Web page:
So this week, and some of you have heard me speak about this, I began to research “enchantment.” (Research today is “googling.”)

I came to a history of Marie Curie. She, as you know, was a great doctor and scientist, an extraordinary thinker. She identified radium and was responsible for x-rays. She was the first woman ever to win a Nobel Prize. She was part of a generation of thinkers, scientists, psychologists, philosophers and academics who were very concerned about the devastating impact of superstitions, cultic practices and mysterious beliefs that were playing havoc on the development and well-being of the world — particularly Europe — at the time. They debunked myths in the face of objective realities and science. It led to a period known as the time of disenchantment. Yet the story of Madame Curie is interesting, because later in her life she became interested in the paranormal and enchanting ways of looking at the world.

A great many theorists have argued that precisely what makes the modern world “modern” is that people no longer believe in spirits, myths, or magic. Even theorists who have challenged grand narratives of secularization often assume that modernity produces a disenchanted world. The age of myth is allegedly over; the spirits have vanished, and vibrant nature has been subjugated.

A philosopher named Jason Josephson-Storm argues in his book The Myth of Disenchantment: Magic, Modernity, and the Birth of the Human Sciences, that as broad cultural history goes, this narrative is wrong. Our era is far from mythless.  Belief in spirits continues to be widespread. Vitalized nature has been a persistent philosophical counter-current, and even attempts to suppress magic have failed more often than they have succeeded.

Josephson-Storm also makes the case that the philosophers and thinkers engaged in the break of modernity from the premodern past actually used enchantment to promote disenchantment.  Hence, I contend that the whole notion of “modernity” as a rupture that undergirds a host of disciplines is itself a myth.

And this intellectual thinker, Josephson-Storm, makes the claim that philosophy, and sciences such as anthropology, sociology, and psychoanalysis have root in enchantment.

Sometimes, after the gathering of data through critical research, the claims of the mythic and mysterious and even superstitious are born out, and sometimes not. Magic and superstition can actually be dangerous when we ignore reality.  But sometimes they are rooted in intention which leads to greater knowledge.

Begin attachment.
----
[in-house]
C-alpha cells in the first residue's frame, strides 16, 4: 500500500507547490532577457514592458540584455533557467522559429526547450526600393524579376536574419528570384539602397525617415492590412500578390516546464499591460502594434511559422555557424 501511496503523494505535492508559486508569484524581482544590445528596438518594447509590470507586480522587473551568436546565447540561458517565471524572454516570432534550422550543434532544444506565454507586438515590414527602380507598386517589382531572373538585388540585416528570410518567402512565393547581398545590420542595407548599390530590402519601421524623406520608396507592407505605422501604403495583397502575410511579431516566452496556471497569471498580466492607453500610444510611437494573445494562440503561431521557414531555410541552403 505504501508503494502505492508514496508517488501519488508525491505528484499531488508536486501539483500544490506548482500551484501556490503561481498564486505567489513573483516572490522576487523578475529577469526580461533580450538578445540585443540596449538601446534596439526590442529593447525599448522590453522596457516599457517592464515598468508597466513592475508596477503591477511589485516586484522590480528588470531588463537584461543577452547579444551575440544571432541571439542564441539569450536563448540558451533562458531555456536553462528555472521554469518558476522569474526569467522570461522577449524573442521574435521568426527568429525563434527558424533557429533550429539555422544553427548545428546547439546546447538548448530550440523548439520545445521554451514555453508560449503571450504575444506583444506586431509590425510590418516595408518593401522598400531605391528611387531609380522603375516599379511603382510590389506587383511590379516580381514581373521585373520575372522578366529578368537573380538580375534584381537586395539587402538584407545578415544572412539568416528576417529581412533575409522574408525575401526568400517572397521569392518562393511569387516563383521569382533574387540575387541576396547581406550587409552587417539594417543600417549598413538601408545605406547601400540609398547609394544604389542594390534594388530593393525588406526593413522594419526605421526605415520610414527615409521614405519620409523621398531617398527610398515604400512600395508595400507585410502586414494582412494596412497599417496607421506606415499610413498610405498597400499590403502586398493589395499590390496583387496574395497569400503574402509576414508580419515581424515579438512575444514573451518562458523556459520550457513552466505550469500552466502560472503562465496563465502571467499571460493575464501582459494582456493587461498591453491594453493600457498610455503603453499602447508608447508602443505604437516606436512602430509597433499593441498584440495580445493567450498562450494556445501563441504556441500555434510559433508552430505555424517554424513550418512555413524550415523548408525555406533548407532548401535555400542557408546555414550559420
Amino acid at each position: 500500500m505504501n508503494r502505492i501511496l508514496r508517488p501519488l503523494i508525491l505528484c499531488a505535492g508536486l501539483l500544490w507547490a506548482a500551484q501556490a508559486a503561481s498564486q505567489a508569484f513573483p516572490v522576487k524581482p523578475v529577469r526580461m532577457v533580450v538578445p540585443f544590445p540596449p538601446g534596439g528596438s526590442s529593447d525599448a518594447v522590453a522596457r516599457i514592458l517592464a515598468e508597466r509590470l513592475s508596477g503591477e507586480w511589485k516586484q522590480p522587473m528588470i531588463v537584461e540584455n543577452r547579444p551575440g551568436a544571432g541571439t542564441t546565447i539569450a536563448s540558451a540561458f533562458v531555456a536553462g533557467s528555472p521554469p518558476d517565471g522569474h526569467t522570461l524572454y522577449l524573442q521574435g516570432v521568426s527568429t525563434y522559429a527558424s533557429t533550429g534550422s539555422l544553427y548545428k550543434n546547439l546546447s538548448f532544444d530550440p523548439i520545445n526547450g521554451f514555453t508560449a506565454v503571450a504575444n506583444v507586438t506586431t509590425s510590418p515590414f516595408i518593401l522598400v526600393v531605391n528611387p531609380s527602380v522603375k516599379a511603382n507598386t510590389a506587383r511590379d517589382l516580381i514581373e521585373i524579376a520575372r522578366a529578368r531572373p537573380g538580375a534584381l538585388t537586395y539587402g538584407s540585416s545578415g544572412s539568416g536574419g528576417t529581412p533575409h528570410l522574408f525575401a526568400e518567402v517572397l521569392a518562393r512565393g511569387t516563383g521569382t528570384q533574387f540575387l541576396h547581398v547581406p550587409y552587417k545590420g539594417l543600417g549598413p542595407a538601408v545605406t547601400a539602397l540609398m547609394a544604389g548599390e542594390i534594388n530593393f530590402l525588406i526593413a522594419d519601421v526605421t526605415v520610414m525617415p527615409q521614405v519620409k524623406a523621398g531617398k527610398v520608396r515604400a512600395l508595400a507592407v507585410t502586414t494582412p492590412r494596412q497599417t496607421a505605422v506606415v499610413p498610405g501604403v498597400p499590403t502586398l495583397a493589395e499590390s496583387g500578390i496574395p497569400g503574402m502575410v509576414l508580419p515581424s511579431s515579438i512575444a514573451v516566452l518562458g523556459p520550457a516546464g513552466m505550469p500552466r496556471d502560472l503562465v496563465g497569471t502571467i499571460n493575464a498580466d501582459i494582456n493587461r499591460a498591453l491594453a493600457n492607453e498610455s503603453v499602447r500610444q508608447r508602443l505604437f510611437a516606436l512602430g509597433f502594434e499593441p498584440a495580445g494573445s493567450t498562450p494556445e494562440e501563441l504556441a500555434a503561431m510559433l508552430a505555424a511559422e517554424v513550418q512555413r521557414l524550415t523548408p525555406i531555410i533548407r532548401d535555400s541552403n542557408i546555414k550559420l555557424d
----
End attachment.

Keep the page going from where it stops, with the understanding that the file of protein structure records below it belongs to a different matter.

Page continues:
They can also inspire, be enchanting, be enriching, and lead to more depth of understanding.

The socialist Max Weber wrote: “The fate of our times is characterized by rationalization and intellectualization and, above all, by the disenchantment of the world. Precisely the ultimate and most sublime values have retreated from public life either into the transcendental realm of mystic life or into the brotherliness of direct and personal human relations.”

Bruno Bettelheim was one of the great child psychologists of the twentieth century and perhaps none of his books has been more influential than his revelatory study of fairy tales and their universal importance in understanding childhood development.

Analyzing a wide range of traditional stories, from the tales of Sindbad to “The Three Little Pigs,” “Hansel and Gretel,” and “The Sleeping Beauty,” Bettelheim showed how the fantastical, sometimes cruel, but always deeply significant narrative strands of the classic fairy tales can aid in our greatest human task — that of finding meaning for one’s life.

This gets me back to Torah and the Red Heifer … this enchanting ritual. It really may be a myth. It may even be bogus.

So what is necessary is our ability to read literature and tell the stories of generations past and be able to see them, not as history or science but as metaphor.

What do our stories teach us? Where are the commanding voices from those no longer here?  How do we allow those who have gone before us to continue to teach?

We have a text, this parshah, and it tells us a lot even though the narrative is an enchantment. It teaches us about the profound chasm between life and death, and the need to understand the distinction. It teaches us about perfection and its impossibility in the realm of our lives or all creation.

We need to find faith in enchanting narratives and stories … and we need to know truth and not lose sight of scientific realities. We need to assimilate those to create meaning and instill values.

This is a wonderful challenge to being human: having a mind that can think, wonder, understand, learn, dream and fantasize … to create a world that reaches to the future in a way that gets better and better.

Shabbat Shalom.